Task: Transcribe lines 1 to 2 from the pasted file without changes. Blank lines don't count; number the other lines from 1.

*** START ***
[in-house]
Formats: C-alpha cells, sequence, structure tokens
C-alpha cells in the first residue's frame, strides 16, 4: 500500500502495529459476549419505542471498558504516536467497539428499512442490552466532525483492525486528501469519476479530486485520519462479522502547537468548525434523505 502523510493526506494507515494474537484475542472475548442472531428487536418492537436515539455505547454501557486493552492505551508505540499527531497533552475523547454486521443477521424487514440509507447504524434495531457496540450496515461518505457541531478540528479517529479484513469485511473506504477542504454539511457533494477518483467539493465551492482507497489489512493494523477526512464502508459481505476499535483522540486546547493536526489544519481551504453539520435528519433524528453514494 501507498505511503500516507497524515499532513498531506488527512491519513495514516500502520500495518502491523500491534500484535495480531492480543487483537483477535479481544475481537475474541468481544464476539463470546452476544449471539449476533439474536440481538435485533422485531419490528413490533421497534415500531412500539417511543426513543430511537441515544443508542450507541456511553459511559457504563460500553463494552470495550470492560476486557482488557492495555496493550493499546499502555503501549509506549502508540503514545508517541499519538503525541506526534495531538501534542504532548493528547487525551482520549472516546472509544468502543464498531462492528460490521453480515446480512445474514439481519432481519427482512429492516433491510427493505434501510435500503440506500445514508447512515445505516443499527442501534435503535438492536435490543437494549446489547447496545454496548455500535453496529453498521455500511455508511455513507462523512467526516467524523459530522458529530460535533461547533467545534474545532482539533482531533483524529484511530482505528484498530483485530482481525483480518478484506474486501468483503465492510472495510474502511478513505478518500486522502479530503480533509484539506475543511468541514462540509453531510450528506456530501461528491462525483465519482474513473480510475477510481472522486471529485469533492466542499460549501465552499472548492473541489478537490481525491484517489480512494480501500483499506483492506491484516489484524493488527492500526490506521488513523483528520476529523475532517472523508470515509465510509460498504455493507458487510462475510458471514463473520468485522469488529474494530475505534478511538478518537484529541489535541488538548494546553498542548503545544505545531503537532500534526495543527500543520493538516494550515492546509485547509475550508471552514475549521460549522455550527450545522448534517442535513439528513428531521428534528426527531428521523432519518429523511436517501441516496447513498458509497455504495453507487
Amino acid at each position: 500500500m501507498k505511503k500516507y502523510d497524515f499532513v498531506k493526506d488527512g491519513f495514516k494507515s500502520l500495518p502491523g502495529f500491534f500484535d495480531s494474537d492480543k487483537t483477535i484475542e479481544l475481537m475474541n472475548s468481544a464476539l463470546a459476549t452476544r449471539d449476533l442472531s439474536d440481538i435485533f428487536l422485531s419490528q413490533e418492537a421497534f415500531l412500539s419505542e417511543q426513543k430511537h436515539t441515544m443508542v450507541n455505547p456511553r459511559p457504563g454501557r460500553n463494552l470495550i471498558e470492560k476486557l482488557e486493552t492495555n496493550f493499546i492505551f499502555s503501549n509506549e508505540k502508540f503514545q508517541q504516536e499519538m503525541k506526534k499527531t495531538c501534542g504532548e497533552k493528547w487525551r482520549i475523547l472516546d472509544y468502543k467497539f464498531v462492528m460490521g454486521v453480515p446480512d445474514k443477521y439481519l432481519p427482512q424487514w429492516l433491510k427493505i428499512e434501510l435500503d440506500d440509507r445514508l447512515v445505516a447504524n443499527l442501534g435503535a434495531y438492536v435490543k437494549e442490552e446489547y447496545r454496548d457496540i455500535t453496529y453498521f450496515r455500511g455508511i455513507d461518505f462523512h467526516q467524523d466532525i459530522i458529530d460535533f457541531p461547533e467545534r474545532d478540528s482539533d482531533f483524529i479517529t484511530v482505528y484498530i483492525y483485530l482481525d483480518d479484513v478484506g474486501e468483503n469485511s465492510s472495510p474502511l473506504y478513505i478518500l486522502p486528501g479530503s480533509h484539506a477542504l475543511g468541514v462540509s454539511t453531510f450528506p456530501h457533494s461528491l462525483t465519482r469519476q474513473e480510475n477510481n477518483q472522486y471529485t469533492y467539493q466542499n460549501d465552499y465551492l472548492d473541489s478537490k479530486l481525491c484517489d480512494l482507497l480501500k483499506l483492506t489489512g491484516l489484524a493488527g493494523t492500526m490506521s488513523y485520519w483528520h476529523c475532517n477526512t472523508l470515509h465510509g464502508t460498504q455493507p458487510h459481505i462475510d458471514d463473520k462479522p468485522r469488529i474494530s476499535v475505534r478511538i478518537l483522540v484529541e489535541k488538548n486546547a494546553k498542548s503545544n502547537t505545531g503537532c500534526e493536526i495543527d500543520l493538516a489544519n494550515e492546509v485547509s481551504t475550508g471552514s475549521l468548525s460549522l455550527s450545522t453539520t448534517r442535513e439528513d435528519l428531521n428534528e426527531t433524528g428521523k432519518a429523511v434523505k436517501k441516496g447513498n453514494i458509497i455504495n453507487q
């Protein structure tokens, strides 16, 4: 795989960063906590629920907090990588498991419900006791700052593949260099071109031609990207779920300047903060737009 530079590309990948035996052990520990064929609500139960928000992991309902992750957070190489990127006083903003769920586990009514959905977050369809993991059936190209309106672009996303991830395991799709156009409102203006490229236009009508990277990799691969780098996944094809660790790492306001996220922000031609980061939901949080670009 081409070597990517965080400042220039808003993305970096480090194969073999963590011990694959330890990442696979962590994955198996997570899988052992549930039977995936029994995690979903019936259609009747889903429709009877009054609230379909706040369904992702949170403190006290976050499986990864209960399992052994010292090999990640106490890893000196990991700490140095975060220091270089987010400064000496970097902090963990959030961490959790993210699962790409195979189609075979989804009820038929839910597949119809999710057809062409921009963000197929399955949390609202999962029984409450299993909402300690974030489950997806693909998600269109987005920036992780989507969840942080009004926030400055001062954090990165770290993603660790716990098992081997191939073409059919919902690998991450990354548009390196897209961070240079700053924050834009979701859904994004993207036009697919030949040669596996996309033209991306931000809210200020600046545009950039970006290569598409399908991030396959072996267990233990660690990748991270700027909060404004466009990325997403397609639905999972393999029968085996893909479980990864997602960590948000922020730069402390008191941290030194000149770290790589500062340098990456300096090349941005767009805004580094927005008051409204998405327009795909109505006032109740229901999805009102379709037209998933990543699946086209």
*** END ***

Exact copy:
[in-house]
Formats: C-alpha cells, sequence, structure tokens